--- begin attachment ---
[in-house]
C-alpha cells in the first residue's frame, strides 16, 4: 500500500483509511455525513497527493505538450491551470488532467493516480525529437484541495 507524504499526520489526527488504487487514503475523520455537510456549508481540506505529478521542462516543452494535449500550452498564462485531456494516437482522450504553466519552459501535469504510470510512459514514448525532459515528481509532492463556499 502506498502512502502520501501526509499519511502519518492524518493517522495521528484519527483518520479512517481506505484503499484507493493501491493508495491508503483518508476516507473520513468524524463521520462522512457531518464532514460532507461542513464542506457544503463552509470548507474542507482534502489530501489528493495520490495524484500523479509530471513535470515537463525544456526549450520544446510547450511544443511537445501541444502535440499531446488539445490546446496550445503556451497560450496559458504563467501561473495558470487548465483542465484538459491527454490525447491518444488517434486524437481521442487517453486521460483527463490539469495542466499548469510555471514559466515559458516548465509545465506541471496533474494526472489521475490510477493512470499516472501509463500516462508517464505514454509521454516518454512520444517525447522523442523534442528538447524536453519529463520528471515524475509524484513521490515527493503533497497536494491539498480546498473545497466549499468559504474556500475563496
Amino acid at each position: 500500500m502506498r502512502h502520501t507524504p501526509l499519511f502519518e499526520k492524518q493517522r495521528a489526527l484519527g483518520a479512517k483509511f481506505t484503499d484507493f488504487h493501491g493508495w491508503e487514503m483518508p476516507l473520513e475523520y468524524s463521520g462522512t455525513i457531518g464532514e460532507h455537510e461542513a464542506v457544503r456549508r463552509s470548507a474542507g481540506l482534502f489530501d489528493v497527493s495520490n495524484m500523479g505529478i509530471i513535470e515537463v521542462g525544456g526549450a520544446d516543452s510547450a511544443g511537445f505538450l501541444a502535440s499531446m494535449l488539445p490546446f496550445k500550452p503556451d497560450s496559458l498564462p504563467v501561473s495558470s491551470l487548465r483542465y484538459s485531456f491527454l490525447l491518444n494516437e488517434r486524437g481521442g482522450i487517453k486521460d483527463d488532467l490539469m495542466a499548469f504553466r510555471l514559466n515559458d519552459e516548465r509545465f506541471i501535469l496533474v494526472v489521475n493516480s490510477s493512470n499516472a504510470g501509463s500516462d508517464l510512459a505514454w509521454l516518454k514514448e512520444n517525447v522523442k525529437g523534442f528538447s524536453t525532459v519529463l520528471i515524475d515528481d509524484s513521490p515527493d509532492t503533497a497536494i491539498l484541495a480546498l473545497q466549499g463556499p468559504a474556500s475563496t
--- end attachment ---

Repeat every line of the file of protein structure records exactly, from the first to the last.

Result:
[in-house]
C-alpha cells in the first residue's frame, strides 16, 4: 500500500483509511455525513497527493505538450491551470488532467493516480525529437484541495 507524504499526520489526527488504487487514503475523520455537510456549508481540506505529478521542462516543452494535449500550452498564462485531456494516437482522450504553466519552459501535469504510470510512459514514448525532459515528481509532492463556499 502506498502512502502520501501526509499519511502519518492524518493517522495521528484519527483518520479512517481506505484503499484507493493501491493508495491508503483518508476516507473520513468524524463521520462522512457531518464532514460532507461542513464542506457544503463552509470548507474542507482534502489530501489528493495520490495524484500523479509530471513535470515537463525544456526549450520544446510547450511544443511537445501541444502535440499531446488539445490546446496550445503556451497560450496559458504563467501561473495558470487548465483542465484538459491527454490525447491518444488517434486524437481521442487517453486521460483527463490539469495542466499548469510555471514559466515559458516548465509545465506541471496533474494526472489521475490510477493512470499516472501509463500516462508517464505514454509521454516518454512520444517525447522523442523534442528538447524536453519529463520528471515524475509524484513521490515527493503533497497536494491539498480546498473545497466549499468559504474556500475563496
Amino acid at each position: 500500500m502506498r502512502h502520501t507524504p501526509l499519511f502519518e499526520k492524518q493517522r495521528a489526527l484519527g483518520a479512517k483509511f481506505t484503499d484507493f488504487h493501491g493508495w491508503e487514503m483518508p476516507l473520513e475523520y468524524s463521520g462522512t455525513i457531518g464532514e460532507h455537510e461542513a464542506v457544503r456549508r463552509s470548507a474542507g481540506l482534502f489530501d489528493v497527493s495520490n495524484m500523479g505529478i509530471i513535470e515537463v521542462g525544456g526549450a520544446d516543452s510547450a511544443g511537445f505538450l501541444a502535440s499531446m494535449l488539445p490546446f496550445k500550452p503556451d497560450s496559458l498564462p504563467v501561473s495558470s491551470l487548465r483542465y484538459s485531456f491527454l490525447l491518444n494516437e488517434r486524437g481521442g482522450i487517453k486521460d483527463d488532467l490539469m495542466a499548469f504553466r510555471l514559466n515559458d519552459e516548465r509545465f506541471i501535469l496533474v494526472v489521475n493516480s490510477s493512470n499516472a504510470g501509463s500516462d508517464l510512459a505514454w509521454l516518454k514514448e512520444n517525447v522523442k525529437g523534442f528538447s524536453t525532459v519529463l520528471i515524475d515528481d509524484s513521490p515527493d509532492t503533497a497536494i491539498l484541495a480546498l473545497q466549499g463556499p468559504a474556500s475563496t